Different faces of migration

Annual Conference 2016

Migrations, migrants and debates on the impact of international migrations have recently been put centre stage in political debates and in the interests of the general public. Migrations, as old as human history itself, are in the centre of the social interests of (mainly) the Western world. Although a number of sociologists (Castells, Bauman, Giddens, Beck, Urry) have suggested that the twenty-first century would be characterised by mass migrations for economic, political, environmental and other reasons as well as by intensive intercultural contacts, it seems that the current ‘refugee crisis’ – as it has been labelled by the European political stage – has caught just about everybody by surprise.

The fact of the matter is that the number of migrants has been increasing year by year and today it is the largest since the Second World War. In 1970 there were approximately 81.5 million international migrants worldwide and in 2000 there were 175 million of them; according to the estimate by the International Organization for Migration, there were as many as 230 million migrants in 2013. Contemporary international migrations differ from past migrations in the following respects: an increasing number of temporary migrations that are related to economic activities in the third sector, a higher number of chain migrants, the feminisation of migrations, the concentration of migrants in the countries of the developed world, the politicisation of the migrant issue, an increase in the number of illegal migrants and asylum seekers, etc. While classical theories of migration mainly focused on structural factors and economic aspects, contemporary sociological reflection cannot avoid the significance of social, cultural, media and other aspects that permit a more in-depth understanding of contemporary migrations and their social and other effects.

In comparison with the past, public debates on migrations and migrants nowadays are more emphatically characterised by a distinctive discourse of fear, nationalism, racism, victimisation, culpabilisation and criminalisation. Consequently, migrants are presented as potentially dangerous, criminal and ‘guilty’, as those who are threatening ‘our’ culture and ‘our way of life’, rather than those who are looking for how to survive, to find a refuge or better circumstances in which to live. Migrants have become a convenient weapon in the hands of political populism and radicalism, an excuse for the ‘institutionalised’ infringement of human rights and for the restructuring of European societies into enclaves of territories surrounded with barbed wire and under close surveillance.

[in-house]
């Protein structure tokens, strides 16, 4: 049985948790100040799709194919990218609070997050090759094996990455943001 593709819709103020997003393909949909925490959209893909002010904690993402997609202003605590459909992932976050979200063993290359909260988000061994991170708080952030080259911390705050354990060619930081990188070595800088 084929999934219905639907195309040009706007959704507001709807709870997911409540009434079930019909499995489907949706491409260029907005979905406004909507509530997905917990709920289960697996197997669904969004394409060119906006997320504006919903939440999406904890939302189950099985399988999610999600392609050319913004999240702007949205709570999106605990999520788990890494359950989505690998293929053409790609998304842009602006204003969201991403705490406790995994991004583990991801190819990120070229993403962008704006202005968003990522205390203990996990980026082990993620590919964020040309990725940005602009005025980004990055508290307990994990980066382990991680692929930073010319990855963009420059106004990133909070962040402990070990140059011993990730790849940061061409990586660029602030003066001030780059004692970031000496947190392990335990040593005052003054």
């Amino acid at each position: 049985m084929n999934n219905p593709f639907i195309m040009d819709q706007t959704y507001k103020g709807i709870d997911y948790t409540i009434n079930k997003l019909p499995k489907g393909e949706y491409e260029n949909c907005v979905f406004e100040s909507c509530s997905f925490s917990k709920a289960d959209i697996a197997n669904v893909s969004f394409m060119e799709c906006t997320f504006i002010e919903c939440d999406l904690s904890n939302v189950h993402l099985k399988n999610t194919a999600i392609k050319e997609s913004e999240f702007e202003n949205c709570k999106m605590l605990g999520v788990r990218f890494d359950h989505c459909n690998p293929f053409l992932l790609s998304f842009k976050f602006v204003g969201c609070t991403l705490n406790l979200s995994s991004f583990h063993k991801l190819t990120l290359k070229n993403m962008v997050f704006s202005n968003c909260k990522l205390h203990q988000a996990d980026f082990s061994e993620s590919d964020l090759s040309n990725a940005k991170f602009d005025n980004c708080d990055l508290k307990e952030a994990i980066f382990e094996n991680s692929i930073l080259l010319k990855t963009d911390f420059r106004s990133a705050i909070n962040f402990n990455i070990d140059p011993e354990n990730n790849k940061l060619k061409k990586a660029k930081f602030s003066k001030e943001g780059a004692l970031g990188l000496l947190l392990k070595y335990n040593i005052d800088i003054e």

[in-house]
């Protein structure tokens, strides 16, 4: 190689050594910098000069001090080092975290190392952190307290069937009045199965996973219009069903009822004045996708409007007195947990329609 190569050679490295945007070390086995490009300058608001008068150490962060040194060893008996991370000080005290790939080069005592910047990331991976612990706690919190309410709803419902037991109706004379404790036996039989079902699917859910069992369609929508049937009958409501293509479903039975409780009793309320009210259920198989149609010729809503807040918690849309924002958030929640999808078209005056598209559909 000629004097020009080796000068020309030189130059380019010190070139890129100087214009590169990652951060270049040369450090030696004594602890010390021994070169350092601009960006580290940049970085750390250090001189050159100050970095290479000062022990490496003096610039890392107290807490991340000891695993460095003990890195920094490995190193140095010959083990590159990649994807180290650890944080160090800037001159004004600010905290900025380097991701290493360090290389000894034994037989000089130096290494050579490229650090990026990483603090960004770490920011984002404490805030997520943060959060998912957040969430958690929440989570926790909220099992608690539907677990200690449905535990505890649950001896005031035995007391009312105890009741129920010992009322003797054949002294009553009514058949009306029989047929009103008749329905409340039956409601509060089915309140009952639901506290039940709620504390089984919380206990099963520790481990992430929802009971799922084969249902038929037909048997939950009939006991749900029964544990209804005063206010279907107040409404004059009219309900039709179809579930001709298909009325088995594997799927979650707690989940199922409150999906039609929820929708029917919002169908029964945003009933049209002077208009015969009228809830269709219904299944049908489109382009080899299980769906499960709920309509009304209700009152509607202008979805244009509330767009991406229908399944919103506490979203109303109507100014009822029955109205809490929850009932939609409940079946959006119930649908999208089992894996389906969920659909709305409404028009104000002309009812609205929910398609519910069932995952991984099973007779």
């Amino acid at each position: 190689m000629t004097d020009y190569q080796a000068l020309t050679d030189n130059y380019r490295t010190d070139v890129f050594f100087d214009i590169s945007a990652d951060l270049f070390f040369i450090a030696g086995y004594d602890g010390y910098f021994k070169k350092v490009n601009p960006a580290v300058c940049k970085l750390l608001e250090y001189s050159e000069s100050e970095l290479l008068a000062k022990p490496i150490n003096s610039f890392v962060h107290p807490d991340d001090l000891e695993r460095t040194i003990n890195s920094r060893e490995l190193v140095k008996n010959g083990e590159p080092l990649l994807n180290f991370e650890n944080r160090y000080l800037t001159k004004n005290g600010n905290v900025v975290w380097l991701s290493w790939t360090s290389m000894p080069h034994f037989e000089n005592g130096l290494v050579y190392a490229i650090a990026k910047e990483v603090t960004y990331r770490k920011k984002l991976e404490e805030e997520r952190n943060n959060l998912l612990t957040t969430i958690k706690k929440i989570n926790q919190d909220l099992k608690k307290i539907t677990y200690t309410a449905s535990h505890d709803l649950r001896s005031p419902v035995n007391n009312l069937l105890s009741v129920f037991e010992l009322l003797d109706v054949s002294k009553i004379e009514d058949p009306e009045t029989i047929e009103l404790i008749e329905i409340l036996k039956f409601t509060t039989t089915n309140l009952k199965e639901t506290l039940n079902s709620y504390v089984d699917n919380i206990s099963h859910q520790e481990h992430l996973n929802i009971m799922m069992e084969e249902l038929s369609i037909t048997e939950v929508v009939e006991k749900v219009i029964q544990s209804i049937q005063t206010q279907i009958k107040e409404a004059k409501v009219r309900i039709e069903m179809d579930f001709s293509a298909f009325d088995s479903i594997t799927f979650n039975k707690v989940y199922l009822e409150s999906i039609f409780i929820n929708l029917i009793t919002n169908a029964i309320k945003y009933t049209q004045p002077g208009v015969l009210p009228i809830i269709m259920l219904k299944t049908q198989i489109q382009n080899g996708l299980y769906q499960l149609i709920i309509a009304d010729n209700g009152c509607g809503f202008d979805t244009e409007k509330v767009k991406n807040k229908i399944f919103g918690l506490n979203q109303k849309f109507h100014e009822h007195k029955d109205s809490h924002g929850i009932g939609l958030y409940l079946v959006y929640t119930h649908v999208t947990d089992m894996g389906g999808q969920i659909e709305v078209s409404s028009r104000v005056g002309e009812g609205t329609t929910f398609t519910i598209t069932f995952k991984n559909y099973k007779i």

However, the xenophobic discourse refers only to the migrants who are situated at the lower echelons of the labour market, whereas at the same time the public does not seem to problematise the migrations of the highly qualified workforce within the EU – as long as they are not considered a brain drain to our disadvantage. This double and hypocritical response to migrations coincides with the polarisation of the labour force into very well-paid, specialised workplaces and the ever more precarious others, that is, with the crisis of the middle class. The current European policy of closing land and sea borders follows on the fears and social insecurities of citizens. Simultaneously, it is a reflection of the decision makers’ unreadiness to address worldwide safety, development and climate challenges, as well as the challenges regarding the integration of migrants. What will follow? How to react appropriately? How can sociologists contribute to the coexistence of migrants and others?

You are kindly invited to submit an abstract (800–1000 characters including spaces) relating to the main topic and/or individual section topics (see section topic at the bottom of this page) to the section chairs or contact persons by 5 September 2016.